After the #DoorsOfIndia North Zone campaign began in Amritsar, there was a lot of excitement among the followers as the doors in focus moved to the Himalayas, in Himachal Pradesh.
From Panchkula, the road wound past Shimla on the NH-22 and we were welcomed by a slightly cold weather, a typical autumn chill in the air. After a long drive that took almost 12 hours, we reached Rampur Bushahr.
The Blue Door of Padam Palace in Rampur Bushahr
At Rampur Bushahr, our featured door is the door of Padam Palace, which is home to the royal family of the princely state of Rampur Bushahr. Regular readers of this blog might know that Himachal Pradesh is also my most favourite state in India!
Incidentally, before the Doors Of India journey, I was on a road trip in Kinnaur and Spiti Valley to document the autumn colours of the land and had stood in the glorious lawns of the Padam Palace hardly 10 days ago. It felt like a sort of homecoming when I stood in front of the blue door of the palace.
The architecture style of the Padam Palace is mixed; with Indo-Saracenic designs and construction in Himachali architectural style. Construction of Padam Palace began in 1919 and was completed in 1930.
Interesting features of Padam Palace :
– No concrete has been used in the construction. A local paste made from black gram (maah ki daal ka lep) was used for cementing the stone blocks.
– There is a wooden structure built on a platform in the lawn called as Machhkhandi. It was used for seating the royal family during celebrations of festivals.
The main entrance door of the Padam Palace is a wooden door and is blue in colour. On top of the door is the logo of the rulers of the erstwhile Kingdom of Rampur Bushahr. It has pretty designs and is adorned with colourful Belgian glass. Standing outside the blue door of the Padam Palace it seemed that I was lost in a time warp.
Watch the full video :
The Silver Door of Bhimakali Temple, Sarahan
Bhimakali temple in Sarahan is one of the most important and ancient religious spots in Himachal Pradesh. From Rampur, we began early and reached Sarahan at 9 am.
Bhimakali Temple is constructed in tower temple style and dominates the skyline of Sarahan. In the temple complex, there are other smaller temples with intricately sculpted doors. At Bhimakali temple, the tallest towers are at the centre and one of them is originally believed to have been made in the 12th Century.
The temple is dedicated to Goddess Bhimakali which is the deity of the family that ruled the Bushahr Kingdom. Sarahan was the capital of princely state after the capital was shifted here from Kamroo. Among important features are brilliant wood carvings on top of the tower temple in which the deity of Bhimakali is housed.
The temple compound features a carved silver door with statues of various deities and inscriptions written in Devanagari script. From here, we enter another courtyard that also has a silver door with rich engravings and carvings; and this doorway is flanked by statues of two lions on each side.
Link to the video :
The door of Kamroo Fort, near Sangla in Baspa Valley
We reached Kinnaur after almost 10 hours of a gorgeous drive from Rampur Bushahr. Kamroo village holds a special significance as rulers of the kingdom of Bushahr are believed to have originated from Kamroo. Our door in focus here is the door of the 800-year-old Kamroo Fort. Kamroo is the also the old capital of Bushahr before it was shifted to Sarahan.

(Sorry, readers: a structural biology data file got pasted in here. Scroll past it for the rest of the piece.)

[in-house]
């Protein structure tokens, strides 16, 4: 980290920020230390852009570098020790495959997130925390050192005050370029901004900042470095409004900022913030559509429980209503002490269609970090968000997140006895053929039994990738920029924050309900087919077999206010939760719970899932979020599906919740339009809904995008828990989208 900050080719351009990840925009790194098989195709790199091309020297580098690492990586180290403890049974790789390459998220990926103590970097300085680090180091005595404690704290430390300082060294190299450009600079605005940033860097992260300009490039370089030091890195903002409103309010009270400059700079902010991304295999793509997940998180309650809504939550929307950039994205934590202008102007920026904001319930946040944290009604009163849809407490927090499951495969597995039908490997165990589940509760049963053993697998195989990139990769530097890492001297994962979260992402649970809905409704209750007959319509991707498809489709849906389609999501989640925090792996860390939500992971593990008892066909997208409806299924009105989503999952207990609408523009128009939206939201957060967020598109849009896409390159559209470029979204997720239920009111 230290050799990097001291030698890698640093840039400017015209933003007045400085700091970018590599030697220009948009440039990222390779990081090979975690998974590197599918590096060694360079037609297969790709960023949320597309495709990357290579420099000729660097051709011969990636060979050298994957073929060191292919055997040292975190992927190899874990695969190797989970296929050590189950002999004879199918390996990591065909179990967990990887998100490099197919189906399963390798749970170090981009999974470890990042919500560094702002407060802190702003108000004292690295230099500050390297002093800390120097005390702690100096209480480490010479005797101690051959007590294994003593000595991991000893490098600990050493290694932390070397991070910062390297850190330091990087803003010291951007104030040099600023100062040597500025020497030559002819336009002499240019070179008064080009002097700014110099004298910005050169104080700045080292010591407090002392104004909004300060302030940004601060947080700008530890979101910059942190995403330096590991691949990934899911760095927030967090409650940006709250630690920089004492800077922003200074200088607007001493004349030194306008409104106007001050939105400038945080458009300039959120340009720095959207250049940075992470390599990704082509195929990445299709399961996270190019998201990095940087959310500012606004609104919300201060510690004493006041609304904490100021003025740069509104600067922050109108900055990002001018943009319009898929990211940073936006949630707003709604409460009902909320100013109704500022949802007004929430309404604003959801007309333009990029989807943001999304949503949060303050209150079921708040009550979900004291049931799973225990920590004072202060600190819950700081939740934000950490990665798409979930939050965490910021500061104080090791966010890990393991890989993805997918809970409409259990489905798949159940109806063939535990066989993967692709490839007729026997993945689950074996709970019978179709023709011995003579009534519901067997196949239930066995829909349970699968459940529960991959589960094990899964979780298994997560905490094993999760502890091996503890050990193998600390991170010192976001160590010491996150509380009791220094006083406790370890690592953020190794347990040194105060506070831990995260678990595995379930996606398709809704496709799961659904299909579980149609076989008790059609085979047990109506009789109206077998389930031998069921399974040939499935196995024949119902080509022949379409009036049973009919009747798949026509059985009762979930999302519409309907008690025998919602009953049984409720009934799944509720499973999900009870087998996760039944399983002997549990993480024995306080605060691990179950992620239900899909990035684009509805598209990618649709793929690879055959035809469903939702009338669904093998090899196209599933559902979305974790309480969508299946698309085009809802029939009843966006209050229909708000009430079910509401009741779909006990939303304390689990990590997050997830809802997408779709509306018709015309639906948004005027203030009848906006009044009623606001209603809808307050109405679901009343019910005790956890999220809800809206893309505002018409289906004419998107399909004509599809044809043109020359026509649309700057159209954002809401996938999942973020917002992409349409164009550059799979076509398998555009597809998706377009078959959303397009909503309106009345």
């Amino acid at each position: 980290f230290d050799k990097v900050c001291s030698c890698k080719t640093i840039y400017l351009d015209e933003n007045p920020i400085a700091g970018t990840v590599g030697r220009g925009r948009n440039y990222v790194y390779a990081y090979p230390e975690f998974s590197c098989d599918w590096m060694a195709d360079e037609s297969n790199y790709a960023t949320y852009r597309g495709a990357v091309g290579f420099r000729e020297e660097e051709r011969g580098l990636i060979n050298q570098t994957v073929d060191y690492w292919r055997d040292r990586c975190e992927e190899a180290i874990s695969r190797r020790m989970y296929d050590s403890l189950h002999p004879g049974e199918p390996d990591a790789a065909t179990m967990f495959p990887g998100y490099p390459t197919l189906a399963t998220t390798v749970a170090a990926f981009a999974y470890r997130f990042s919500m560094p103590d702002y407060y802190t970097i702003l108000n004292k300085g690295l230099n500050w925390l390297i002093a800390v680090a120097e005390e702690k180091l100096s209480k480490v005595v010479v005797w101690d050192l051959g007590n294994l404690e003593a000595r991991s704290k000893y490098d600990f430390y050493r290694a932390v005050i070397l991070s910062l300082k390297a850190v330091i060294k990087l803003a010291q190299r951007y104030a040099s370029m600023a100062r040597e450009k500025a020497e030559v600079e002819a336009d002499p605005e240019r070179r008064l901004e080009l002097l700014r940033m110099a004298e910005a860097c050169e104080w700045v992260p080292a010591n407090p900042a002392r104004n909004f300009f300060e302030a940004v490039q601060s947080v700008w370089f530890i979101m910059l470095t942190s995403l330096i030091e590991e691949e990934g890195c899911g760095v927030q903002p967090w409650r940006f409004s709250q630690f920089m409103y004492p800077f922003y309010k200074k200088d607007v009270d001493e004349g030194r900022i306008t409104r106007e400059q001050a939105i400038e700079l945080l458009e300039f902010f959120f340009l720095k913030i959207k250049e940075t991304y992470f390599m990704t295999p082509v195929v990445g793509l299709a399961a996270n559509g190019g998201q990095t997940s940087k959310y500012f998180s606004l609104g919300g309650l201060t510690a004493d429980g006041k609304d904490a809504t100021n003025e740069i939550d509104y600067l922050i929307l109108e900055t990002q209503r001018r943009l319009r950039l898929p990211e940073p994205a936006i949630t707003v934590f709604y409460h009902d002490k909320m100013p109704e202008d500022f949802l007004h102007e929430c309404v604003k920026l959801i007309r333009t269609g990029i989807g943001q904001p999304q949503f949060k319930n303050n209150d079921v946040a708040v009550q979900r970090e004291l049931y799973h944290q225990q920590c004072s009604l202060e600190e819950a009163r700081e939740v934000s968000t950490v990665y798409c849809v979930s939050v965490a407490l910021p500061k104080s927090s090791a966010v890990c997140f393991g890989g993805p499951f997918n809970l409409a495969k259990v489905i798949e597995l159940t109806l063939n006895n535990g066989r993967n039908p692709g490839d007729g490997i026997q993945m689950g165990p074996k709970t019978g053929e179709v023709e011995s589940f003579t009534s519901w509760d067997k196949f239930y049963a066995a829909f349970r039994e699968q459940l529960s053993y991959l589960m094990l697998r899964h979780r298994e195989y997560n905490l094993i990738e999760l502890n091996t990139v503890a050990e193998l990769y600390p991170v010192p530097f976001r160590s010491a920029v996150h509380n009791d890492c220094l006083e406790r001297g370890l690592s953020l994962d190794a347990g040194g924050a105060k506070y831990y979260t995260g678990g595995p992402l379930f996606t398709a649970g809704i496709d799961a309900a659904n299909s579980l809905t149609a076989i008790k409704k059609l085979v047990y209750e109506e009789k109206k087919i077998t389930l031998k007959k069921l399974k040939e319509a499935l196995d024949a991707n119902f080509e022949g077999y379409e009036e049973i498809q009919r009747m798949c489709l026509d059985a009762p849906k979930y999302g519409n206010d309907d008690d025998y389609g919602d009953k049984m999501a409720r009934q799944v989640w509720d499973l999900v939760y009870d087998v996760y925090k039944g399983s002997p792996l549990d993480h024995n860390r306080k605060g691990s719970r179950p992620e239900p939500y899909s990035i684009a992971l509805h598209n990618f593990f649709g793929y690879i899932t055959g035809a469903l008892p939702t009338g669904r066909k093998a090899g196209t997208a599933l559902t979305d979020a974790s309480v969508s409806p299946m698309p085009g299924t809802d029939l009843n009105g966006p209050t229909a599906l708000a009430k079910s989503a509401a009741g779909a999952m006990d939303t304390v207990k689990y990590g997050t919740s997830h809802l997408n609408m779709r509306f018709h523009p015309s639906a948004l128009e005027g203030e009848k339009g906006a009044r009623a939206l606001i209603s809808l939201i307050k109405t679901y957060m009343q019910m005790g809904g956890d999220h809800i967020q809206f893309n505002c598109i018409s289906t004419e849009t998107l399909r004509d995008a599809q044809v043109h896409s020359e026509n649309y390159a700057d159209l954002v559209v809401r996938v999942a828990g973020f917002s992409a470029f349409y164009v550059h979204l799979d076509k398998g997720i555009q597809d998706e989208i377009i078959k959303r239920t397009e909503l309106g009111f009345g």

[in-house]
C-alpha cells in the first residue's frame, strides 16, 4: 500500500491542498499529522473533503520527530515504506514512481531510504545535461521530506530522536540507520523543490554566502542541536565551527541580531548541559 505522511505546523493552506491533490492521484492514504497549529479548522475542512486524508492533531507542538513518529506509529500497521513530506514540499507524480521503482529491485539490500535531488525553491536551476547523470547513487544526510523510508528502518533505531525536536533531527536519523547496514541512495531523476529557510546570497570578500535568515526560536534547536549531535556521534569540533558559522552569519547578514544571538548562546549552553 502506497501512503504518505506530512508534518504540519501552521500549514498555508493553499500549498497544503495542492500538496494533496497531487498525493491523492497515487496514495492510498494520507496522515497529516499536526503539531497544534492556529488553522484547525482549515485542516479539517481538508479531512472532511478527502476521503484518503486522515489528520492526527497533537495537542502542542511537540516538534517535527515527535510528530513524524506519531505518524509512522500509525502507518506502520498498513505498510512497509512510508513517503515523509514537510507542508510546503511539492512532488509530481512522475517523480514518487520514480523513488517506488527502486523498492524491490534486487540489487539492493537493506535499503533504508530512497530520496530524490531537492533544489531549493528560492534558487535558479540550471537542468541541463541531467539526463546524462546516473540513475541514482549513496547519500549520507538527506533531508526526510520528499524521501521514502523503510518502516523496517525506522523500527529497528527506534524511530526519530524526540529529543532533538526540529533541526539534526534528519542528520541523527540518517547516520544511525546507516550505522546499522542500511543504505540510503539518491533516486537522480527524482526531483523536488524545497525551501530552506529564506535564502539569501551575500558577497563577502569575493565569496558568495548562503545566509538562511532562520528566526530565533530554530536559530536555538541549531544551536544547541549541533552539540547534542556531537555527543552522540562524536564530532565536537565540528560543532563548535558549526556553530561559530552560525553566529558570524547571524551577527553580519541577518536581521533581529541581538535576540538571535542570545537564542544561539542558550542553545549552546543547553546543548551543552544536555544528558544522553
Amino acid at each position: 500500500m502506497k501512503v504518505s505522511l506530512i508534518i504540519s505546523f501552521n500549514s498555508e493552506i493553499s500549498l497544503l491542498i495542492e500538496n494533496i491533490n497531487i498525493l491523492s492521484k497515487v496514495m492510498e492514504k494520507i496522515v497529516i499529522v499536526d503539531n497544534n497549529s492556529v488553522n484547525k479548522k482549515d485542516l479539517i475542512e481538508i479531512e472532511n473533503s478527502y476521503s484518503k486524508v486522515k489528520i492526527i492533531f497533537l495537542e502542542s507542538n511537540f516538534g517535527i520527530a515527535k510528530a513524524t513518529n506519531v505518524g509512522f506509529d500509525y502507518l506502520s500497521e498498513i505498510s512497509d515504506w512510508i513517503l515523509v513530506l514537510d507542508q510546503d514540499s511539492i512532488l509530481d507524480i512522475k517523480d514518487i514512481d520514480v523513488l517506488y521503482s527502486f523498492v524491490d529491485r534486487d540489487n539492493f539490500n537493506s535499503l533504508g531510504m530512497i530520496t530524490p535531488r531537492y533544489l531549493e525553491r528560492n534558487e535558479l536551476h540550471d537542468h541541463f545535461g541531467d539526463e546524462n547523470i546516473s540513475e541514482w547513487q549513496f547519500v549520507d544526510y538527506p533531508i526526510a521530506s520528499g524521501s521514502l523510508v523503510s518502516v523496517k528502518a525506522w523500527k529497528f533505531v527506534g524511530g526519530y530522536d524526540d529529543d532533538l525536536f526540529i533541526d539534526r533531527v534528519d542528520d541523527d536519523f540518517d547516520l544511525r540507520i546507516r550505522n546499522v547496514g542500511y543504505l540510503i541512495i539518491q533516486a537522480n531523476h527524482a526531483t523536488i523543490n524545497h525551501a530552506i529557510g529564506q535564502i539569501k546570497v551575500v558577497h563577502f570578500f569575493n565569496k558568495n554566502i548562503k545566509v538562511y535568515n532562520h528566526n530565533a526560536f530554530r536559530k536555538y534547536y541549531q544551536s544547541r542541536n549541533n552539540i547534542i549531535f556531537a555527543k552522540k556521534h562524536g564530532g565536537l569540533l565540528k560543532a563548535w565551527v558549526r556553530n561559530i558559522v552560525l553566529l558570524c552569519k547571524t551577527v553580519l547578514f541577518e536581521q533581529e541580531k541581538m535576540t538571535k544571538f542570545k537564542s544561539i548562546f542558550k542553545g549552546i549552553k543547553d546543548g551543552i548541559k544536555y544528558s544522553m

We walk to Kamroo Fort from the parking place with spectacular views of Sangla Valley on our right. After crossing the Badri Vishal Temple, we enter the doorway of the Kamroo Fort. An intricate wooden door welcomes us and and immediately beyond that is a metal door bound by chains. Kamroo fort is a huge structure towering over the whole Sangla Valley. It is five stories tall and was made in the 12th Century.
It is compulsory for all visitors to wear Himachali Basheri cap and waistbands before entering the fort. In the Fort courtyard, the temple of Kamakhya Devi stands; it is believed that the idol was brought from Assam several centuries ago. The weather is threatening and we can see that its snowing on nearby peaks! The wind blows carrying cold with it and we scramble indoors when it rains…
Video link of Kamroo Fort :
Badrinarayan Temple, Batseri – Kinnaur
The weather has definitely become much cooler and we are told that there has been fresh snowfall on higher peaks near Chitkul. With freezing hands and toes, we reach Batseri to document the door of the Badrinarayan Temple.
Once in Batseri, apple orchards line the path to the village. The doors to the orchards are old and rustic, and have pretty handles. The views are majestic with snow clad Himalayas having fresh snow on them.
Badrinarayan Temple in Batseri was originally built in the 15th Century and is built in the traditional Himachali style. The roof of the temple is especially pleasing and can be seen from afar.
A signboard on the temple states : ‘According to the villagers, the temple was gutted in a fire in 1997 but the deity was intact. Thereby the villagers began the construction of the existing temple in 1998, and it was completed in 2006. The temple is completely made of Deodhar wood (literally, wood of the Gods).’
The temple is entirely made out of wood and there are representations of the four religions – Hinduism, Buddhism, Sikhism and Islam.
For more : Watch this video.
Thanks to the entire team that worked on the #DoorsOfIndia project to make it happen. Mentioning the names would make this a tedious exercise but I mean everyone that was involved.
Did you like the concept of this innovative campaign? As a professional travel blogger and influencer, I am elated to have been a part of this. Would love to work on more meaningful travel projects like these in the future.